Rajasthan, which literally means “the land of kings”, is often cited by Indians as the place where the “real India” continues to thrive. I assume Indians are referring romantically to things like the continuation of regal Rajput traditions, the prevalent use of camels, the elaborate turbans the men fashion and the famed Rajasthani handcrafted textiles, rather than less pleasant aspects of the state like the high levels of poverty and illiteracy and the resilient strength of the archaic caste system. So ignoring these inconvenient truths, Rajasthan is celebrated as India’s most touristic regions, with evocatively labelled attractions such as the Pink City, Blue City and City of the Lakes. Rajasthan reminded me somewhat of Morocco, with its colour-coded cities, enthralling bazaars and edge-of-the desert atmosphere. The culturally defining Thar Desert sprawls across the north and west of Rajasthan and into Pakistan. I spent the first week of my loop around Rajasthan in the Thar Desert, visiting the cities of Bikaner and Jaisalmer.
Rajasthan is the homeland of the Rajputs, warrior clans that were renowned for their unparalleled bravery and honour. The Rajputs established more than a dozen principalities in the region and constructed magnificent fortresses as their capitals. The Rajputs continuously fought between each other for pride and independence. Tradition demanded that when defeat in battle was inevitable, a ritual mass suicide was required. The warriors would ride out to battle in saffron garb and face certain death, while the women and children would burn in the flames of a funeral pyre. Due to the disunity of the Rajputs, the principalities were eventually absorbed into the Mughal and then British colonial empires. However, the militancy of their unique culture enabled them to preserve some autonomous powers. After Independence, the Government of India was forced to pay allowances to the Maharajas for their allegiance to the newly formed country, though this and their titles were officially abolished by Indira Ghandi in the 1970s. The maharajas still retain property, wealth and influence in their home cities.
Bikaner is basically a microcosm of all that is inherently wrong with Indian society (I could ramble on for days on this subject). Despite a relatively moderate population of 700,000, Bikaner is swarming with horrendous traffic, particularly moronic Indians on motorcycles – my pet hate. Like elsewhere in Asia, Indian motorcyclists drive recklessly fast and give no indication what direction they are travelling in (other than at you!). But the most galling aspect about Indian motorcyclists is their penchant to honk ALL THE TIME, usually needlessly and often without taking their hands off the horn. I seriously think my ear drums are damaged just from dodging traffic on the roads (remember, no footpaths in India!) of Indian cities. Bikaner doesn’t boast the burgeoning tourism sectors of other Rajasthani cities, yet the locals have certainly mastered the art of hassling. One guy managed to find me thrice in the same day in different parts of the city, determined to book my train ticket. I stayed at Vinayak Guesthouse, where the owner tried to coerce me into changing my travel plans to Jaisalmer to join his camel safari, wanted me to upgrade rooms because he was clearly irritated by the price I paid online and pressed me to write a positive review on Tripadvisor in gratitude for the bargain. Instead, I’m writing this in annoyance at being encouraged to leave in the morning with all my luggage when I had a late evening train to catch. The locals demonstrate total disregard for their environment with rubbish and shit (mainly from cows) strewn everywhere. Bikaner does have some redeeming qualities, like the grandiose red sandstone Junagarh fort, home of the former Rajas of Bikaner, and the mysterious winding streets in the old town with colourful houses and some intricately detailed facades. Overall though, Bikaner is a dusty, gritty and unpleasant city, absent of the magic and charm of other Rajasthani centres.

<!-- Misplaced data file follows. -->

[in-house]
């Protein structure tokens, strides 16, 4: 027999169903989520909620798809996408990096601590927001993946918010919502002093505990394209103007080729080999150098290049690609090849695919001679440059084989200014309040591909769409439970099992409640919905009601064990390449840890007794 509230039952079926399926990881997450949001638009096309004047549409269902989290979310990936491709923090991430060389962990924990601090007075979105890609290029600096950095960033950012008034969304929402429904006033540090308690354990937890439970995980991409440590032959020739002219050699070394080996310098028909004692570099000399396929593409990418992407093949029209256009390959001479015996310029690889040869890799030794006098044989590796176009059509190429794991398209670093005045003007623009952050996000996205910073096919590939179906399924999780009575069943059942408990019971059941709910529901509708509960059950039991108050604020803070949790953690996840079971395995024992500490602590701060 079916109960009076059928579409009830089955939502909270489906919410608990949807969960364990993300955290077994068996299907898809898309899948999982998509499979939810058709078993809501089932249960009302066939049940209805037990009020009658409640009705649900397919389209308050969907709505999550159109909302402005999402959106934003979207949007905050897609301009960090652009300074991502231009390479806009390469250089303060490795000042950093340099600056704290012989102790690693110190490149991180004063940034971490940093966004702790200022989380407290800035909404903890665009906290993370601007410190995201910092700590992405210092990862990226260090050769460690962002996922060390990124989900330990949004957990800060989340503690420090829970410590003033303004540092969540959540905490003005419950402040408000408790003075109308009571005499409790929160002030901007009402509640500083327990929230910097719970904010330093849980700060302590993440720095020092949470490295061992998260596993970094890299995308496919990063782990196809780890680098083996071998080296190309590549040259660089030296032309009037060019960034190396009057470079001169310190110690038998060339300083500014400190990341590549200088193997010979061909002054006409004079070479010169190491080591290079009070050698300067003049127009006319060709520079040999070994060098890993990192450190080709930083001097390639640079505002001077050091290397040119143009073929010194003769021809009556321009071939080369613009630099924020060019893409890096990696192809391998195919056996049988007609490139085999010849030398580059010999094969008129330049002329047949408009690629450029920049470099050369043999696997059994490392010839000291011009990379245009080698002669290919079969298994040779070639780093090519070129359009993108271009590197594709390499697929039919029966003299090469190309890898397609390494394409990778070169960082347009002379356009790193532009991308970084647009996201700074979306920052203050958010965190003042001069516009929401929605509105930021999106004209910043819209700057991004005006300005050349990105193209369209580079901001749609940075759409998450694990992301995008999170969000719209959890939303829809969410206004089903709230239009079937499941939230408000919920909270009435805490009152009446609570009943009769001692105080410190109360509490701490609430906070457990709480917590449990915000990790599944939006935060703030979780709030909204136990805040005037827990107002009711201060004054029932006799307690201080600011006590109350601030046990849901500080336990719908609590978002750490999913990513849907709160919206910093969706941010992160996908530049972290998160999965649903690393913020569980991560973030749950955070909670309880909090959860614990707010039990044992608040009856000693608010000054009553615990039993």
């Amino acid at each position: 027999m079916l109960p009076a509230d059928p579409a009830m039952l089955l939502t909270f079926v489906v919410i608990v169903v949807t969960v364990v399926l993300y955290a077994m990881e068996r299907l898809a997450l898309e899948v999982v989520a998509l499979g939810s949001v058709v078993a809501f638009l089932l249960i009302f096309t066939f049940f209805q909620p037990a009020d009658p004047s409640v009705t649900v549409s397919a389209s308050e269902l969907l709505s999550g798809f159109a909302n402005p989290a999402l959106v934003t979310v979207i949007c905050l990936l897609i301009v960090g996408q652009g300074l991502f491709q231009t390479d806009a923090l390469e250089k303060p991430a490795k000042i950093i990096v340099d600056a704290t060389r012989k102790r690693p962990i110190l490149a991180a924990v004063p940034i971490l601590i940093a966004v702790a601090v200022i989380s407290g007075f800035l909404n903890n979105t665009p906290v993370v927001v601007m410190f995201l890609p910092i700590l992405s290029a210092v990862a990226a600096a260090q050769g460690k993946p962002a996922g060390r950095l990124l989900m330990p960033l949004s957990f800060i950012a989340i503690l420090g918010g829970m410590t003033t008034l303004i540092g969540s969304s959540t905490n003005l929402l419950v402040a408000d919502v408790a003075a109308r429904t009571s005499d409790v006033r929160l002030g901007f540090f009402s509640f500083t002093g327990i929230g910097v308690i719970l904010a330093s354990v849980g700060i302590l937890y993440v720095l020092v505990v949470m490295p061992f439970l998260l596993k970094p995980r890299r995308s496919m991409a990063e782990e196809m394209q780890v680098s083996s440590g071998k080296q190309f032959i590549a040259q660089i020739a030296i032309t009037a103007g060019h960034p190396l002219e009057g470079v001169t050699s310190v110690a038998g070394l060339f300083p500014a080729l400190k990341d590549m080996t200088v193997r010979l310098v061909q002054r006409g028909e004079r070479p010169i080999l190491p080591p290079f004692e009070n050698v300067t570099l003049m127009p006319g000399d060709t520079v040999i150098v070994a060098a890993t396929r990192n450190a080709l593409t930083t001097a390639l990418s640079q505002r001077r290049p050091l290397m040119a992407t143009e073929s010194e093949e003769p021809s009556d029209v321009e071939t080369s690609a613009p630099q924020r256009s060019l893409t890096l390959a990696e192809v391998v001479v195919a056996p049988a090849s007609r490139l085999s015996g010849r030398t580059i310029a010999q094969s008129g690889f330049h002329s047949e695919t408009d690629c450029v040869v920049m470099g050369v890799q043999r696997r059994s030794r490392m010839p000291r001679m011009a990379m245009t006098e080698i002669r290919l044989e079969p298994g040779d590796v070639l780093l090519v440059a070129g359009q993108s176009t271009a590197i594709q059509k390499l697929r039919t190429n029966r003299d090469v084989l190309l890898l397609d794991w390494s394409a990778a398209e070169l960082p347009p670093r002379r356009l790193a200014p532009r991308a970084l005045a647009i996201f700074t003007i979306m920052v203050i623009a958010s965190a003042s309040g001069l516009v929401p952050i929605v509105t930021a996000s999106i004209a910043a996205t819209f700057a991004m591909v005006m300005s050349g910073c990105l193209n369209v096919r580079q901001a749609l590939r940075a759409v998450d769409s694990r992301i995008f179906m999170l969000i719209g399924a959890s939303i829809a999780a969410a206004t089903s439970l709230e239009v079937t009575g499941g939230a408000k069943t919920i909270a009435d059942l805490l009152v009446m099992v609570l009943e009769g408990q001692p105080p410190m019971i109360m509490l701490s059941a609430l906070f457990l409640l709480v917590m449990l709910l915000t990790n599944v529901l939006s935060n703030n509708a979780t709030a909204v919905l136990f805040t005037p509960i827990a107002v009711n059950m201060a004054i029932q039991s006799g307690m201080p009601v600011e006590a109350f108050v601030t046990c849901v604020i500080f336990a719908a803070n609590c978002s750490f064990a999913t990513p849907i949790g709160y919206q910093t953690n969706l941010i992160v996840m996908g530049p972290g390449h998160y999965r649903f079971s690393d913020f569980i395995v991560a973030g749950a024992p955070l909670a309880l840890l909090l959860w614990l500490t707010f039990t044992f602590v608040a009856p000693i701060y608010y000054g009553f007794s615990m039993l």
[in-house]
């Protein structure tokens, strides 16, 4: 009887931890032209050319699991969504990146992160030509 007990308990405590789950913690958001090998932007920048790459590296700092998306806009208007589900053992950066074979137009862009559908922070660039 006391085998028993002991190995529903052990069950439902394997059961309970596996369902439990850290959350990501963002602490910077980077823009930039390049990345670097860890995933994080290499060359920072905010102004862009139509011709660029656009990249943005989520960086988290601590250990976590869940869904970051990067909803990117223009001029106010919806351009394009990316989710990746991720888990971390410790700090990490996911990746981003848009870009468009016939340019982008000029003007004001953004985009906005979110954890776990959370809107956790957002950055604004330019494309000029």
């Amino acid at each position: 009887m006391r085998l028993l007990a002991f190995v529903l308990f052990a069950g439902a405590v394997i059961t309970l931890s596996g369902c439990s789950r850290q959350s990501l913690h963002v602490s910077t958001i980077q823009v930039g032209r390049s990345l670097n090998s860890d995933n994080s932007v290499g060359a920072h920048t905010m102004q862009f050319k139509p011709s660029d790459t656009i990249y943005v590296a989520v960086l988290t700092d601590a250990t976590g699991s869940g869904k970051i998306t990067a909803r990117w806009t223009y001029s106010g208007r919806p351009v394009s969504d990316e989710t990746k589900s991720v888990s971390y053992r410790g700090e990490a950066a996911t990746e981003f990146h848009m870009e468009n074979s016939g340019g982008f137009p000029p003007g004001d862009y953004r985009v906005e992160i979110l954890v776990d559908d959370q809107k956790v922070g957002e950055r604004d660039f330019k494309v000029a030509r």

I travelled to Bikaner specifically to visit a very unusual attraction in the nearby village of Deshnok: Karni Mata, or the Temple of Rats. The temple is indeed swarming with thousands of rats, with the residents of Deshnok believing that the holy rodents are the reincarnated forms of their ancestors. Despite general open-mindedness to foreign cultures, clearly we all have limits; the Temple of Rats was undoubtedly the most repulsive, barbaric, insane and disgusting thing I had ever witnessed – until the shameful election of Donald Trump. The temple appears to be relatively harmless from the outside, with kitsch pink walls separating a clean public space from the horrors lurking inside. Visitors are required to dispense of their shoes before entering the temple, though thankfully tourists can wear a (flimsy) feet cover. Indians believe that if a rat runs across your feet or perhaps even takes a nibble, its especially good fortune, though I obviously had no intentions of allowing that to happen. Passing through the entrance gate immediately commences an unforgettable nightmare. Every nook and cranny is literally filled with rats, which scurry quickly and unpredictably in all directions. Indians amble around the temple grounds oblivious to the squalor, sometimes feeding the rats and sitting beside clusters of them nonchalantly. Like other Western tourists though, I was mortified by the sights and smells. The occupants of the temple are particularly decrepit rodents, partially hairless and rather gaunt, which is surprising considering their auspicious statuses and diets. With each step I needed to summon the courage to proceed further into the compound, petrified of the rats but fascinated by this ridiculous “religious” site. I discovered that the rats never scurried into the sunlight, fortunately providing me with a refuge when things became too overwhelming. That was certainly the case when I delved into the inner sanctuary, which had such a high concentration of rats that I couldn’t last more than a minute or two at a time. However, one thing was completely inescapable: the uniquely putrid stench emanating from the combined excrement of the rats and flocks of pigeons that also inhabit the temple. Probably the most horrific scene I witnessed in the 40 minutes I could tolerate in the temple was dozens of rats drinking simultaneously from a large bowl of milk.